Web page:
The employed Stanton has literally blocked Harper’s path to New York. It’s also created a tense all-or-nothing, heavy right-handed lineup that’s rough come October against better pitching.

How much nicer would the lefty bat of Harper fit in right field and with Aaron Judge in this lineup?

Blame Jeter. Though Jeets only possesses a minority stake in the Miami Marlins, he was the heart of the now deal gone awry.

Jeter is tasked with putting a face on the organization. His job is to take any situation and spin it into gold. Attempting to pull such a thing off when trading the only recognizable face of the franchise for no return is a job ready-made for the Captain. He successfully put a face on giving away the 13-year, $325 million man for nothing in return.

Aaron Judge Giancarlo Stanton
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Perhaps without Jeter present, the whole thing doesn’t go down.

Of course, Cashman wasn’t looking for Stanton. The Yankees weren’t targeting the reigning NL MVP. It simply fell in their laps. Perhaps Jeter also had much to do with the orchestration of the movement?

Stanton smashed his way to 59 home runs and 139 runs batted in in 2017. Believe it or not, the Marlins sold high. His previous highs were 37 and 105 (back in 2014). Overreacting to an MVP season is remains commonplace. The return was so modest due to the outrageous contract in which only three teams could actually take on.

Stanton hit one homer and produced one run with a cool .238 average in five postseason games with the Yankees last month. This is the area he’ll be judged within from here on out. Harper has already accumulated five home runs in 19 career postseason contests.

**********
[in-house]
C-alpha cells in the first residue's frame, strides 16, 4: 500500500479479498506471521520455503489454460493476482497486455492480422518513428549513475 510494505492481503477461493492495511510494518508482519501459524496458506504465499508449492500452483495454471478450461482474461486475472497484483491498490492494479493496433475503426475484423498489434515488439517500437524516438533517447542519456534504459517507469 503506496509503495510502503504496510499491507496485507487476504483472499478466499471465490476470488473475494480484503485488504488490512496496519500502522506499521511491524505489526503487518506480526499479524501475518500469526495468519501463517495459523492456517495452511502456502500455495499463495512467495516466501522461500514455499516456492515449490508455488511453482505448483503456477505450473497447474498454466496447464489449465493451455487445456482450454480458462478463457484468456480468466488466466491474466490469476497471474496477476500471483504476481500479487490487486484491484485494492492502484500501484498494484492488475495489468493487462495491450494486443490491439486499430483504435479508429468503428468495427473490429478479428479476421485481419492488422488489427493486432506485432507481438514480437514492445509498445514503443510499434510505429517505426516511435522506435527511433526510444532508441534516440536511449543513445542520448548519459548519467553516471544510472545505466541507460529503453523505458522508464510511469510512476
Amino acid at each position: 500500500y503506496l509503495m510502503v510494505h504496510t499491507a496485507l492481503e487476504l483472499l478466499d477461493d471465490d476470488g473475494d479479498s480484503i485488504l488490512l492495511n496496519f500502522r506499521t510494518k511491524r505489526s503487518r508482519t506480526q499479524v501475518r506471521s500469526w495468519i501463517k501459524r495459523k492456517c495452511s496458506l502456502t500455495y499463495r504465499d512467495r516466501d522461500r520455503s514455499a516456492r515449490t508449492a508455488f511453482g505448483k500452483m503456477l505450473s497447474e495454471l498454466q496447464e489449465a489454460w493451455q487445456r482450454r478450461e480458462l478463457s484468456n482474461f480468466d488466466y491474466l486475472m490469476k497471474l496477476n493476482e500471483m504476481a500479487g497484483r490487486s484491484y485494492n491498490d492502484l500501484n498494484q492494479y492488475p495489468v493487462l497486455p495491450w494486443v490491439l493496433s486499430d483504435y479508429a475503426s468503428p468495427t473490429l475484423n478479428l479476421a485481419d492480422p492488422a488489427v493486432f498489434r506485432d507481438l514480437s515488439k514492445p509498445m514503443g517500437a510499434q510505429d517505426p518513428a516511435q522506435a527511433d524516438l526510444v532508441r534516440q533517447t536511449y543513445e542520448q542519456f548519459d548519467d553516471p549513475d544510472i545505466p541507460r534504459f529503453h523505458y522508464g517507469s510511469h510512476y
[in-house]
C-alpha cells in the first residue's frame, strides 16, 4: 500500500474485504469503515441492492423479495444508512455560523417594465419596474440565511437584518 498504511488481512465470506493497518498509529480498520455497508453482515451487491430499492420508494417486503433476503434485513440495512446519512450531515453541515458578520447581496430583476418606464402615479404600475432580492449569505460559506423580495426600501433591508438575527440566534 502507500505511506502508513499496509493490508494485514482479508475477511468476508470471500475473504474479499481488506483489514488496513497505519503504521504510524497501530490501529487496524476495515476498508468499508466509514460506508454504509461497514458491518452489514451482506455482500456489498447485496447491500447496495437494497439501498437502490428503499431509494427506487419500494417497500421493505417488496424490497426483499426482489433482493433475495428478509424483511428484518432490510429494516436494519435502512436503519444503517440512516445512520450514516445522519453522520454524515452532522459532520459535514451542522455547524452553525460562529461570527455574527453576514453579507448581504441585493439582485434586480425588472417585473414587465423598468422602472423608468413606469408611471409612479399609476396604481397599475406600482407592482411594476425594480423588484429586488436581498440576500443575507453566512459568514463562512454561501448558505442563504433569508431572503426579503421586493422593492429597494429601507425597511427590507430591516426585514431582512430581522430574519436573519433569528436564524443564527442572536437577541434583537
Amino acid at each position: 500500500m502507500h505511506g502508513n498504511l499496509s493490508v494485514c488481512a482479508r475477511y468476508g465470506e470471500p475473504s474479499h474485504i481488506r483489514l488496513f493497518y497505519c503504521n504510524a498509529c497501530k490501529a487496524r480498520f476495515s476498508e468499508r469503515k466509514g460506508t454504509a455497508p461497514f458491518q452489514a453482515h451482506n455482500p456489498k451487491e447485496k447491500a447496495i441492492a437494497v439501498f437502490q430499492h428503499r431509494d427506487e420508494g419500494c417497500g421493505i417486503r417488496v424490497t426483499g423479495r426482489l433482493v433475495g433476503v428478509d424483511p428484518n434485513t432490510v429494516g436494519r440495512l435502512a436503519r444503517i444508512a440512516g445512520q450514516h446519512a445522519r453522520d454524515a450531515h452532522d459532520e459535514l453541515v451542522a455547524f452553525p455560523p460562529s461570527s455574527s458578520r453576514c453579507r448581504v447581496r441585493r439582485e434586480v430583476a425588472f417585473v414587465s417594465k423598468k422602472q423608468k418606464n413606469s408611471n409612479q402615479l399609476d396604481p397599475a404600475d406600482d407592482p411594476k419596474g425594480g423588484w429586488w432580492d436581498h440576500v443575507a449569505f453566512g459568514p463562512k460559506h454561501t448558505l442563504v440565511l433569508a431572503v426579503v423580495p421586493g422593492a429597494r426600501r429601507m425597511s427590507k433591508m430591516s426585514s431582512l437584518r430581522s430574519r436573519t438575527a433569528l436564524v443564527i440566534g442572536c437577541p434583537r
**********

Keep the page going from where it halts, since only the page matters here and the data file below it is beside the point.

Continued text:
What’s also interesting is that one of Cashman’s self-proclaimed tasks is to keep the budget low. No longer are these the out-of-control spending Yanks who showcase stale veterans who clog up opportunities for youngsters at each position. This is a rabid goal of his yet he still took on the heavy Stanton.

Why? Why, when knowing Harper was coming your way in precisely 365 days? Again, that man comes to mind (No. 2).

It’s never a great idea to sign any baseball player in this current environment to a near lifetime deal worth over $300 million, but if any sane GM had his choice between Stanton and Harper, it’s a no-brainer—especially at Yankee Stadium with a roster already full of young power-righty bats.

Forget the fit: one is just a straight-up better baseball player and it’s not even close.

Derek Jeter was, no doubt, involved. To what degree, we may never know. One thing is for certain: without Jeets as the face of the Marlins and without his Bronx connections, some may label it doubtful that Stanton would have headed east last hot stove.

Either way, Brian Cashman is silently kicking himself for this one. He will absolutely go down in history as the culprit here. But isn’t it painfully ironic that the most beloved Yankee in recent memory played a major hand in screwing up the greatest baseball fit this century (Harper to Yankees)?

Due to Derek Jeter’s gift of Giancarlo Stanton, Bryce Harper (most likely) will not join the New York Yankees—an idea that was a foregone conclusion a mere calendar season ago.